Fueled by Economic Recovery, Giving Reaches a New High

by Richard Tollefson

Strong increases in individual, foundation and corporate giving highlight the overall philanthropic picture in 2021. The largest-ever one-year increase in corporate giving was driven by an upswing in the Gross Domestic Product and growth in stock and financial markets.

Overall giving in the U.S. increased 4% in 2021 to a new high of $484.85 billion. But, while the stock market surged, unemployment dropped and philanthropy increased, 2021 is also a story of the rich getting richer and the poor getting poorer. 

The need for food, housing, healthcare and social and racial justice increased for those of lower socio-economic status. Fortunately, wealthier Americans continued to provide the critical philanthropic support to address the increasing challenges facing society’s most in-need and at-risk.

Last year’s giving saw a return to normal giving patterns, following 2020’s crisis-response activities:

  • Funding for arts and cultural institutions increased nearly 22%. 
  • Individuals accounted for 67% of all philanthropy, with foundations at 19%, bequests 9% and corporations 4%. 
  • Seven of nine sectors benefiting from U.S. philanthropy saw increased support.

The largest five sectors are religion, education, human services, grantmaking foundations and public society benefit organizations.

What can we learn from this? Here are our key takeaways:

Economic recovery is strong but mixed. Despite challenges, the economy performed well in 2021. The economic stimulus kept many afloat and helped fuel a rapid rebound from COVID. Yet, recovery has not been distributed equally. It’s important for organizations to understand where needs are greatest and align priorities and goals around those individuals and issues.

Be aware of persistent challenges. The economic, social and political events during 2020 continued to impact giving in 2021, with increased inflation adding to the mix in 2022. Nonprofits should stay attuned to these issues and authentically share how their organization is addressing them.

Consider the global impact. We live in a global economy and an interdependent world where the effects of war, climate change and natural and man-made disasters are experienced worldwide. Nonprofits should understand where their organization fits in and makes an impact both in their own backyard and around the world.

Prepare to navigate challenges. Organizations will face new and ongoing internal challenges such as staffing and workforce development, supply chain management, technological changes and elevated levels of demand. To effectively navigate these ongoing issues, organizations will need flexibility and innovation.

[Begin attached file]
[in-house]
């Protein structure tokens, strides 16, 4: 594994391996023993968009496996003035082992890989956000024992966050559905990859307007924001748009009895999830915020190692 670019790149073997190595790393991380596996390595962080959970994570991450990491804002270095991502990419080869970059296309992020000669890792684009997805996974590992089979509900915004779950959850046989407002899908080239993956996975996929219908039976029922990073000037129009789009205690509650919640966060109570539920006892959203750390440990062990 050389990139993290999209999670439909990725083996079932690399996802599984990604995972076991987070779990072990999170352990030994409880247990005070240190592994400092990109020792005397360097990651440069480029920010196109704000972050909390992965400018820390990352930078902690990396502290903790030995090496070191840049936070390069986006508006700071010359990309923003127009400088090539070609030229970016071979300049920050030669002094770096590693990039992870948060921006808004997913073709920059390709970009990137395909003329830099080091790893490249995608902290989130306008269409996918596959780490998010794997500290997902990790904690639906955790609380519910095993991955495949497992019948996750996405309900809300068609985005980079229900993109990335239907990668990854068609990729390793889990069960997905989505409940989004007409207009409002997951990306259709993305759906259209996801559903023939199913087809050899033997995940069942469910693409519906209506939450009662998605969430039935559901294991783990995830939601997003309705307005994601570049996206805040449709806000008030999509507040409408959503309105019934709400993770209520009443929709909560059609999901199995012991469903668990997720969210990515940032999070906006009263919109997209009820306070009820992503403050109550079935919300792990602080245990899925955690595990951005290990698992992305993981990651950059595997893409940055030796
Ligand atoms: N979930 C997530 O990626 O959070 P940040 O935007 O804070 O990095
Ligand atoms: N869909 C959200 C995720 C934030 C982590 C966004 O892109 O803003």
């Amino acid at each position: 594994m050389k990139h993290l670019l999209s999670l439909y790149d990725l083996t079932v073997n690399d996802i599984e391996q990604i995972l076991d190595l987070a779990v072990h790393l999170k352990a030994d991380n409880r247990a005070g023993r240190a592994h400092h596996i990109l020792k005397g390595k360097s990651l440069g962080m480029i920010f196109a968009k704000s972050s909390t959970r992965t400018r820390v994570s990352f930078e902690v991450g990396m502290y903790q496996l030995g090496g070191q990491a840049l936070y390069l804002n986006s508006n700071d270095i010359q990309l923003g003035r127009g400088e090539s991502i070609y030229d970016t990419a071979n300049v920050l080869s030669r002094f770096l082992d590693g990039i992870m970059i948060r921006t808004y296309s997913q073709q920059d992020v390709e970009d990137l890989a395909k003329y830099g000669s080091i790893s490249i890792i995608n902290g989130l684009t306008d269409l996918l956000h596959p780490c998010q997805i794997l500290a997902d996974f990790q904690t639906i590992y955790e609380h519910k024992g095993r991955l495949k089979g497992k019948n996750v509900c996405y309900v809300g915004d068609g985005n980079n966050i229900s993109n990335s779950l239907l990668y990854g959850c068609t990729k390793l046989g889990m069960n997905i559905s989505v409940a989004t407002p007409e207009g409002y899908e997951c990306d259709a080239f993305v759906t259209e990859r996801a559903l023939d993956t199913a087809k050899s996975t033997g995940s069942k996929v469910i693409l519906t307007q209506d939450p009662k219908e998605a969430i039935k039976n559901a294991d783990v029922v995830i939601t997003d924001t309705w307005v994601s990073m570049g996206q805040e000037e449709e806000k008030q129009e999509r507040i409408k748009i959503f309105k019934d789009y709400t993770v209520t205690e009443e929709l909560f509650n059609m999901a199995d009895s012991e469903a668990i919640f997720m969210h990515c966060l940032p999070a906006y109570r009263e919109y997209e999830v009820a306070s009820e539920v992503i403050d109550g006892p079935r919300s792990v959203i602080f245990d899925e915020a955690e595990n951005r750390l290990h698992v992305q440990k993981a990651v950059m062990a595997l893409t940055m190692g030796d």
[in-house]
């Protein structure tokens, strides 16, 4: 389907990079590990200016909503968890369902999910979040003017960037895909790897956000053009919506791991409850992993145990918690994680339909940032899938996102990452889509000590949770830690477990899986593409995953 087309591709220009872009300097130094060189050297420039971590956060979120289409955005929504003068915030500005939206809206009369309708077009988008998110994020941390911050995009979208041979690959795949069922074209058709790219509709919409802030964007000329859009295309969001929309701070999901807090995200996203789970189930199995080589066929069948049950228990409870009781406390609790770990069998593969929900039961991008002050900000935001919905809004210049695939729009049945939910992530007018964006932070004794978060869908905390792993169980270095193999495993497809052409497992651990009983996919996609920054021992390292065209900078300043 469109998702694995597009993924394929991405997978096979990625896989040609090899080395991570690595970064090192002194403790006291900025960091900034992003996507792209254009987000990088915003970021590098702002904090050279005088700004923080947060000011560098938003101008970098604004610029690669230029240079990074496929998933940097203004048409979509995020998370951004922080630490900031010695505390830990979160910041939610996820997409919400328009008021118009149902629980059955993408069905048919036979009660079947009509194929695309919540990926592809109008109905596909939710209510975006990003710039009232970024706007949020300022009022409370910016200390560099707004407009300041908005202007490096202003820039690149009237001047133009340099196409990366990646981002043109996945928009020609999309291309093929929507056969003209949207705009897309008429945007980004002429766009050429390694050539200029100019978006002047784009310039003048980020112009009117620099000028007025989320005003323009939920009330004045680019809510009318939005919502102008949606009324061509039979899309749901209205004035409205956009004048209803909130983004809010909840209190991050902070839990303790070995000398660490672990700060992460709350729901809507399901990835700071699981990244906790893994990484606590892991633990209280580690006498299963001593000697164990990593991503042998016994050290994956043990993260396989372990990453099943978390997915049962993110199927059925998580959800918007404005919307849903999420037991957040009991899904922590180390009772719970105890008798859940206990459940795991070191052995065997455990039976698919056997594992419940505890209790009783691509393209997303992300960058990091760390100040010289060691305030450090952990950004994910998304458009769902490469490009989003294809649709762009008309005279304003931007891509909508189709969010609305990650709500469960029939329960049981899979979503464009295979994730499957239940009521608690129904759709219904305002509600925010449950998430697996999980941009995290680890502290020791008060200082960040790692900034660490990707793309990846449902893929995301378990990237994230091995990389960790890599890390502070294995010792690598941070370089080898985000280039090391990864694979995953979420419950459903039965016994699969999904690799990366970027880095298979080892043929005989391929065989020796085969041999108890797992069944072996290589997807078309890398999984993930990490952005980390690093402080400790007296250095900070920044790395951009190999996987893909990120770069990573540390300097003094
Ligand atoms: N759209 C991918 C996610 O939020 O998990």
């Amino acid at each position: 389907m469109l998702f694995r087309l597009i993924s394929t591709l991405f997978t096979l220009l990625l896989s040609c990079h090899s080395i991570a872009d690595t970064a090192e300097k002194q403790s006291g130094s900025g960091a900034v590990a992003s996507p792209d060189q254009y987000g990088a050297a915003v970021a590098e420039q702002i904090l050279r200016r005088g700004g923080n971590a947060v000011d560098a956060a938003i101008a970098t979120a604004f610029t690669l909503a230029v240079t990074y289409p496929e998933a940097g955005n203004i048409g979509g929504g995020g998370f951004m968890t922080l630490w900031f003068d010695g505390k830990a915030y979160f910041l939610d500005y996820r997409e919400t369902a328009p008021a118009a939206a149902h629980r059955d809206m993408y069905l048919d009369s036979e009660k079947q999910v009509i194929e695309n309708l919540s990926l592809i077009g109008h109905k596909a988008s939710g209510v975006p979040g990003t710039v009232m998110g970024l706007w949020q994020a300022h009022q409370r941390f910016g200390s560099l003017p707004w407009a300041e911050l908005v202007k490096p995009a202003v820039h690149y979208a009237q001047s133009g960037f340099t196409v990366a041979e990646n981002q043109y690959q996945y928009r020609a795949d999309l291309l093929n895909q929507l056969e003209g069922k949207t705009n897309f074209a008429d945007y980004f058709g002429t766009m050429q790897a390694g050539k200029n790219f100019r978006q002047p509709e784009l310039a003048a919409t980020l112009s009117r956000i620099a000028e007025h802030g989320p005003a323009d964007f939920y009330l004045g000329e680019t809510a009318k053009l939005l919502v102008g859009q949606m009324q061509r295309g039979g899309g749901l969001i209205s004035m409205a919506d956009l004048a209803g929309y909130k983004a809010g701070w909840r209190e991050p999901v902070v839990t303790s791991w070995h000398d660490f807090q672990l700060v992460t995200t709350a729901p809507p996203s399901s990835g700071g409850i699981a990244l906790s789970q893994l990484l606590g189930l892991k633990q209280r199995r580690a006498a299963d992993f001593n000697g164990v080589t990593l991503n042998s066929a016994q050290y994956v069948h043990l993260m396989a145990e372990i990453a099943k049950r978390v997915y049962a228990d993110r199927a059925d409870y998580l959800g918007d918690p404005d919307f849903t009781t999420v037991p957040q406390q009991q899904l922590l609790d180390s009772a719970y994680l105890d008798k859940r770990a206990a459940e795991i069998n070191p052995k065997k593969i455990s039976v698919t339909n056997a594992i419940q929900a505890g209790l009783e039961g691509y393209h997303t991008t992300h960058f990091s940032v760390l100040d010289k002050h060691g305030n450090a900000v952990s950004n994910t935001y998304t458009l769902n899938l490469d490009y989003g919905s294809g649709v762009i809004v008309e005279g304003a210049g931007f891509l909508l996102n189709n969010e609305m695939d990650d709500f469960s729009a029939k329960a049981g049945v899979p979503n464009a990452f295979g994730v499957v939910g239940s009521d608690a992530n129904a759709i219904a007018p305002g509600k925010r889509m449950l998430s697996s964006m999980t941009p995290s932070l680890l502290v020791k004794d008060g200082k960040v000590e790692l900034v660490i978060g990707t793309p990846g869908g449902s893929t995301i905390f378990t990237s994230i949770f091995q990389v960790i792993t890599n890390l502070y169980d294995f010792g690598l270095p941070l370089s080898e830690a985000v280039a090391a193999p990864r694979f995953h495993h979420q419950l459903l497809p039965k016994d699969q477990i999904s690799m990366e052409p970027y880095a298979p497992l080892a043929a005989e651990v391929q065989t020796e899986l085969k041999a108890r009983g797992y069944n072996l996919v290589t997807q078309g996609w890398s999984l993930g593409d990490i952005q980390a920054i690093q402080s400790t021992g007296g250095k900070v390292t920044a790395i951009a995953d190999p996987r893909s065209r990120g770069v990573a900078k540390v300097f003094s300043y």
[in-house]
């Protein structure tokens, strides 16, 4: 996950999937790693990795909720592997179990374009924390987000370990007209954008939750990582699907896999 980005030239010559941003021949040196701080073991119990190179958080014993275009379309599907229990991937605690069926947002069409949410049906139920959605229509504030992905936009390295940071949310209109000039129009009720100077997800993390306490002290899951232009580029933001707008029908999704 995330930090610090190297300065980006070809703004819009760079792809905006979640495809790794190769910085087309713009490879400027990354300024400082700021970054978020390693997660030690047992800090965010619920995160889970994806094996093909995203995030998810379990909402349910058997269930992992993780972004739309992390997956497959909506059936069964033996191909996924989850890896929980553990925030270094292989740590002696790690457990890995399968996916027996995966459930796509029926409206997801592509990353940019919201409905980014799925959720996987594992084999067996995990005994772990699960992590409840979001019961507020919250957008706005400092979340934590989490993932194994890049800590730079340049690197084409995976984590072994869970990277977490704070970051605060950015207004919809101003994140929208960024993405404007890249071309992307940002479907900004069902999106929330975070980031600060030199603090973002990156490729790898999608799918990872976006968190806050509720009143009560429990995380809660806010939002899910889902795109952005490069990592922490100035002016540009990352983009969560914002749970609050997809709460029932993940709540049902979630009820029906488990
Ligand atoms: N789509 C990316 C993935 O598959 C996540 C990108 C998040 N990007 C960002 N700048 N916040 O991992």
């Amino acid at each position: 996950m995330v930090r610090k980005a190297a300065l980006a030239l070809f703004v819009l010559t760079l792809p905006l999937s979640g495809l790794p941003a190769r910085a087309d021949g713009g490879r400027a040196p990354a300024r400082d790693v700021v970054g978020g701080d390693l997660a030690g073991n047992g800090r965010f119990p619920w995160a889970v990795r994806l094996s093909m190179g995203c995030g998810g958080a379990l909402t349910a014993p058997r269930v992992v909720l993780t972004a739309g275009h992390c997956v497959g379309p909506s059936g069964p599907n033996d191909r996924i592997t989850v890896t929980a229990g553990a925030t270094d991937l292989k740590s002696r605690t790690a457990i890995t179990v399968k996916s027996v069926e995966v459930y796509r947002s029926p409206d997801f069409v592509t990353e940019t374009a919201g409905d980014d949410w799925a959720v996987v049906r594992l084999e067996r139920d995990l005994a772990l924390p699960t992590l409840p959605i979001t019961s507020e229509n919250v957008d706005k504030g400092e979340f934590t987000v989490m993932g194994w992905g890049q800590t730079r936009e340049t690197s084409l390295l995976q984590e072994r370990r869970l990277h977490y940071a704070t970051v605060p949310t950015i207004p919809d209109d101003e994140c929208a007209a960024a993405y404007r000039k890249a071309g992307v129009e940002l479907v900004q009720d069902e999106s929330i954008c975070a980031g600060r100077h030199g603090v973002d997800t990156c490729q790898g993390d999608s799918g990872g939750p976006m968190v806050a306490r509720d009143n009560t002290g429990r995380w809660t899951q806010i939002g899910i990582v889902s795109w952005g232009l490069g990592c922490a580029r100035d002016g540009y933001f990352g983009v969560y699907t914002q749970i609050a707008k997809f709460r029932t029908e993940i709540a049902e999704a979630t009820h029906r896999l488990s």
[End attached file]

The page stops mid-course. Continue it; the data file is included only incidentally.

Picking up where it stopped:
Diversify fundraising. Giving from individuals, foundations and corporations all increased in 2021. Nonprofit organizations can leverage this trend by accelerating efforts to grow and diversify fundraising in 2022 and beyond. 

Know how donors want to give. Individual giving has become more diverse and complex. It’s essential to know donors’ passions and goals, as well as their preferred instruments and means of giving. This in-depth donor understanding allows nonprofits to structure the right gift at the right time and leads to greater fundraising success. 

Pursue expansive relationships. The rise in corporate giving presents new opportunities​ to pursue deeper relationships such as ​sponsorships, cause-related marketing, workplace giving, employee engagement, C-level leadership ​and impact and sustainable investments.

Focus on the greatest potential. Gifts are bigger, donors are fewer and, at most levels, retention is challenged. Yet, the need is still great. Nonprofits should focus fundraising efforts where the potential and return are the greatest, while also building their base for future support. ​This is best achieved by creating a direct and compelling case that shows needs ​persist and support is vital.​

Don’t rest. Continue to ask. While seven of nine sectors rebounded and some reached all-time highs​, organizations must continue engaging donors and asking for support. Particularly those that did not see an increase, keep the faith!

American generosity is resilient. A year of continued growth is a testament to the resiliency of American philanthropy. Nonprofits can appeal to donors’ passions, values and desires to create impact. And, as always, don’t forget to ask.

These findings from the 2022 Giving USA Report measure the state of philanthropy in 2021. The Giving USA Report is the longest-running and most comprehensive report on philanthropy in the U.S. and is published and supported by the Giving USA Foundation, the Indiana University Lilly Family School of Philanthropy and The Giving Institute.

In Summary 

Giving in 2021 reminds us of the resiliency of philanthropy and the continued generosity of the American people. While the wealth divide grew, the affluent did not turn their backs on those in need, continuing to support human services and public society benefit organizations.  

Richard Tollefson is founder and president at The Phoenix Philanthropy Group, an Arizona-based international consulting firm serving nonprofit organizations as well as institutional and individual philanthropists.

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